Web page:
Checking in from Fort McDowell Indian Reservation, AZ …
My Spanish speaking friends will have to forgive me—I think one of those terms means hot weather and the other means hot women. Regardless, it is very caliente, very, very hot in the Valley. As in 108 degrees in the afternoon. Yes, we know it’s a dry heat; so is a furnace. But I am being careful and am walking only in the morning when temps range from the upper 80’s to the upper 90’s with plenty of liquids for hydration. Then we hold up in the RV with the air conditioner struggling to keep it tolerable. We now understand why we met so many residents of this area who were summering in the higher elevations back on our path.
The trip down into the Valley of the Sun has been anything but easy. It is not a steady downgrade as I hoped but is a series of steep up and downgrades of up to 6 degrees that sometimes run for two to four miles. As runners/walkers will attest, uphills test one’s stamina while steep downhills stress shins, knees and quads. The scenery coming into the Valley, however, is terrific. Mountains, rugged hills, boulders, canyons, ravines and washes. Our pictures do not do the vista justice. Both Brenda and I are fascinated with the saguaro cacti that dot the landscape. When most people think of cacti, they have an image of the saguaro. Actually, however, the saguaro cactus grows exclusively in the Sonoran Desert of central and south Arizona and western Mexico. This species grows up to 25 feet in height, is tree-like and columnar, covered in needle-like spires, and it grows upward tilting branches (properly called arms) as it ages. Check out Heart Trek USA on Facebook and website for lots of photos of saguaro cacti.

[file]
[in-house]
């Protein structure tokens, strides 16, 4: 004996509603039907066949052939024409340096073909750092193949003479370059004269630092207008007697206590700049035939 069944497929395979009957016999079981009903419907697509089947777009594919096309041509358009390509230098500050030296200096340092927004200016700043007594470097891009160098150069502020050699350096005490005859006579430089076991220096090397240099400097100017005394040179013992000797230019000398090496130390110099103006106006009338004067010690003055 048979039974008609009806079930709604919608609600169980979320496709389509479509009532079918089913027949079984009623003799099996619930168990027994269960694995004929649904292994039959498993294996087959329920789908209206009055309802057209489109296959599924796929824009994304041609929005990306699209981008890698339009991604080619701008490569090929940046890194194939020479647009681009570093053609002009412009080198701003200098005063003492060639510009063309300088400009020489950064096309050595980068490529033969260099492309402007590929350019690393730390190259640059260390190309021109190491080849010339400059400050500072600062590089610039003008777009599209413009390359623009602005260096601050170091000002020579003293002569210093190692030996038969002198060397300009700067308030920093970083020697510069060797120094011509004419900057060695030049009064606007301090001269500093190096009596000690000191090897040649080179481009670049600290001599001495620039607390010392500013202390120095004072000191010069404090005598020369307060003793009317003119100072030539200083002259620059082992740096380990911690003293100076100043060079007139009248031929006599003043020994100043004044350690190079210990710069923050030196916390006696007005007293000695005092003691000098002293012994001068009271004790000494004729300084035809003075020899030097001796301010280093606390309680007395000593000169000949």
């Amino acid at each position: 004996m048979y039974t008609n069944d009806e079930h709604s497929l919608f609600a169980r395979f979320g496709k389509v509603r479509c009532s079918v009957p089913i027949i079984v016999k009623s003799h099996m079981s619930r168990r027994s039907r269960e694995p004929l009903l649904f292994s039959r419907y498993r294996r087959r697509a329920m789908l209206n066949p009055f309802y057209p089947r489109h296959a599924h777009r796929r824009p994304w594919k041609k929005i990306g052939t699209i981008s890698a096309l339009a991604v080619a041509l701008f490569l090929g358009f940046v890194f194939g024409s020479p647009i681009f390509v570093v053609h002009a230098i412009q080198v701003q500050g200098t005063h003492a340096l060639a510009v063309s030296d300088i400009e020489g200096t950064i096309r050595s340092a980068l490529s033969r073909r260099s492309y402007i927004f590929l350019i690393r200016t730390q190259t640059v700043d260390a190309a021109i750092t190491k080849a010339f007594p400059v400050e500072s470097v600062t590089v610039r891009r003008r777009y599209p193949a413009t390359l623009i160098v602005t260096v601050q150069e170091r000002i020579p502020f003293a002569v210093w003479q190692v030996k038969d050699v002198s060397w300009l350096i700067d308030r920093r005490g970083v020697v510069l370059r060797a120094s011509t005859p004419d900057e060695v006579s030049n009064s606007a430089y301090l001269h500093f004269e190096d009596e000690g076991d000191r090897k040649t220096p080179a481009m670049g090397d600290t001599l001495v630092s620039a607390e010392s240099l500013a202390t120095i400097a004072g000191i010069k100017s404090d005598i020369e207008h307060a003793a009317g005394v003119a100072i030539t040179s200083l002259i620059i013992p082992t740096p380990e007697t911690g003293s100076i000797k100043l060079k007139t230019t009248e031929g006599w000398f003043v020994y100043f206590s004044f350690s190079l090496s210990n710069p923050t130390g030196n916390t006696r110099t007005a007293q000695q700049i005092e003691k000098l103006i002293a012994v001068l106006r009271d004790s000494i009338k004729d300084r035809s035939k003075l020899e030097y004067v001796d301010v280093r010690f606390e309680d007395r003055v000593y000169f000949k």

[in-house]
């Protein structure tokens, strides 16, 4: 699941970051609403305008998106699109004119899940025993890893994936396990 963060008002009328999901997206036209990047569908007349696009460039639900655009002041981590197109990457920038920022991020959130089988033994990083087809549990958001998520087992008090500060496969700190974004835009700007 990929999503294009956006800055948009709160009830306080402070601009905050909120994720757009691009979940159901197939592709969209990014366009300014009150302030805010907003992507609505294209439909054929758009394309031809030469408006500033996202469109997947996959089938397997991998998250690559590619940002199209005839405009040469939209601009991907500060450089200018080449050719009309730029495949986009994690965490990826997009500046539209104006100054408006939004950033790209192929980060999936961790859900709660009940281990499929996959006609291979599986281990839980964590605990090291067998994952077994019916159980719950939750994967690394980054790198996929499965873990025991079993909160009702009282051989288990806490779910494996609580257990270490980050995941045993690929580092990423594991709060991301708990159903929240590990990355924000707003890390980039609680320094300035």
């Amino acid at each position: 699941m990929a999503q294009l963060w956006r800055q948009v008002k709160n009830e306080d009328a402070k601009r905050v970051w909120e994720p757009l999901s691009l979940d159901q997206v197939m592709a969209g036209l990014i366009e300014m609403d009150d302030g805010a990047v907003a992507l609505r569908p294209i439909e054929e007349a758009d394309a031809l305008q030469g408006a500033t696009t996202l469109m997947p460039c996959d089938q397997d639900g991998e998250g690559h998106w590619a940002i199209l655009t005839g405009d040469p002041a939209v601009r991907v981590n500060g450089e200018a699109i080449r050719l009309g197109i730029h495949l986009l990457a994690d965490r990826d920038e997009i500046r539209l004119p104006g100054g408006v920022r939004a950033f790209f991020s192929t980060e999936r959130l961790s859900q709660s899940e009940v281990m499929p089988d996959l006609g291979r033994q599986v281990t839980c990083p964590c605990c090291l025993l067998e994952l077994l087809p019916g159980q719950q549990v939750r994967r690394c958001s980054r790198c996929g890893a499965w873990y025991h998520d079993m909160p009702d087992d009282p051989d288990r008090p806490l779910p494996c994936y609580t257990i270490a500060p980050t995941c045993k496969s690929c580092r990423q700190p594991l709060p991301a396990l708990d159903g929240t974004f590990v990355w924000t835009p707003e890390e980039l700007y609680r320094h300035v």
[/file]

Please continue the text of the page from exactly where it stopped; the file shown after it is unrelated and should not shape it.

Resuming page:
Once the heat builds up, late afternoon weather can be a little frightening. On our second afternoon in the area, we encountered one of the famous Phoenix dust storm which we almost outran in our little car. The sight of a sky-high, seemingly solid wall of golden dust headed your way can be somewhat disconcerting. High winds push the wall forward, to be followed by hard rain, thunder, lightning and often hail. With little grass in the area, except on golf courses, the dust storms are a frequent hazard. Not to be taken lightly.
For the next two days, I will be making my way across the Valley, mostly on Camelback Road through Scottsdale. Then we take a day of rest at the fabulous Phoenician Hotel. We’ll probably feel like GSA employees on a taxpayer-paid boondoggle. Stay tuned.